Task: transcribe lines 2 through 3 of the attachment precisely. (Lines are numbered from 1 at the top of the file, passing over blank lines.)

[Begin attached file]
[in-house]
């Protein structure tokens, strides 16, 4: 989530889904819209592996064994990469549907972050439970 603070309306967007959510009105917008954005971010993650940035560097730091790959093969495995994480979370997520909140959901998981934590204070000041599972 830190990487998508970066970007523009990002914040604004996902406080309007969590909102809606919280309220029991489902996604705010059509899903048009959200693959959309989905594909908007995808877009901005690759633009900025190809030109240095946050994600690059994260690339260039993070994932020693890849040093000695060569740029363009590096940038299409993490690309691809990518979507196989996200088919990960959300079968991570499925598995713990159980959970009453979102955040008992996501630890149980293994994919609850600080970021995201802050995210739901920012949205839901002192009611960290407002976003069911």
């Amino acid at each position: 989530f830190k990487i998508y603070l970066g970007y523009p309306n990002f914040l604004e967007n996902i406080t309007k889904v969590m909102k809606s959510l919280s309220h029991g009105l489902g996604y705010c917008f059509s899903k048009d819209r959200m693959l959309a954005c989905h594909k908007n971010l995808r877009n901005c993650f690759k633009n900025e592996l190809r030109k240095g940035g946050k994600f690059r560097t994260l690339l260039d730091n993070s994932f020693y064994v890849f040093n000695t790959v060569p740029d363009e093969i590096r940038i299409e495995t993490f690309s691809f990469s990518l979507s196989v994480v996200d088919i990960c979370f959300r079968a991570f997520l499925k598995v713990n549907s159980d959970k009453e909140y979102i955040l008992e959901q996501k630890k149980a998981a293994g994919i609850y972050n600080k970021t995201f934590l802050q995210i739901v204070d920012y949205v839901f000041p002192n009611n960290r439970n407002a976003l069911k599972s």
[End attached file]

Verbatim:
């Protein structure tokens, strides 16, 4: 989530889904819209592996064994990469549907972050439970 603070309306967007959510009105917008954005971010993650940035560097730091790959093969495995994480979370997520909140959901998981934590204070000041599972 830190990487998508970066970007523009990002914040604004996902406080309007969590909102809606919280309220029991489902996604705010059509899903048009959200693959959309989905594909908007995808877009901005690759633009900025190809030109240095946050994600690059994260690339260039993070994932020693890849040093000695060569740029363009590096940038299409993490690309691809990518979507196989996200088919990960959300079968991570499925598995713990159980959970009453979102955040008992996501630890149980293994994919609850600080970021995201802050995210739901920012949205839901002192009611960290407002976003069911």
């Amino acid at each position: 989530f830190k990487i998508y603070l970066g970007y523009p309306n990002f914040l604004e967007n996902i406080t309007k889904v969590m909102k809606s959510l919280s309220h029991g009105l489902g996604y705010c917008f059509s899903k048009d819209r959200m693959l959309a954005c989905h594909k908007n971010l995808r877009n901005c993650f690759k633009n900025e592996l190809r030109k240095g940035g946050k994600f690059r560097t994260l690339l260039d730091n993070s994932f020693y064994v890849f040093n000695t790959v060569p740029d363009e093969i590096r940038i299409e495995t993490f690309s691809f990469s990518l979507s196989v994480v996200d088919i990960c979370f959300r079968a991570f997520l499925k598995v713990n549907s159980d959970k009453e909140y979102i955040l008992e959901q996501k630890k149980a998981a293994g994919i609850y972050n600080k970021t995201f934590l802050q995210i739901v204070d920012y949205v839901f000041p002192n009611n960290r439970n407002a976003l069911k599972s």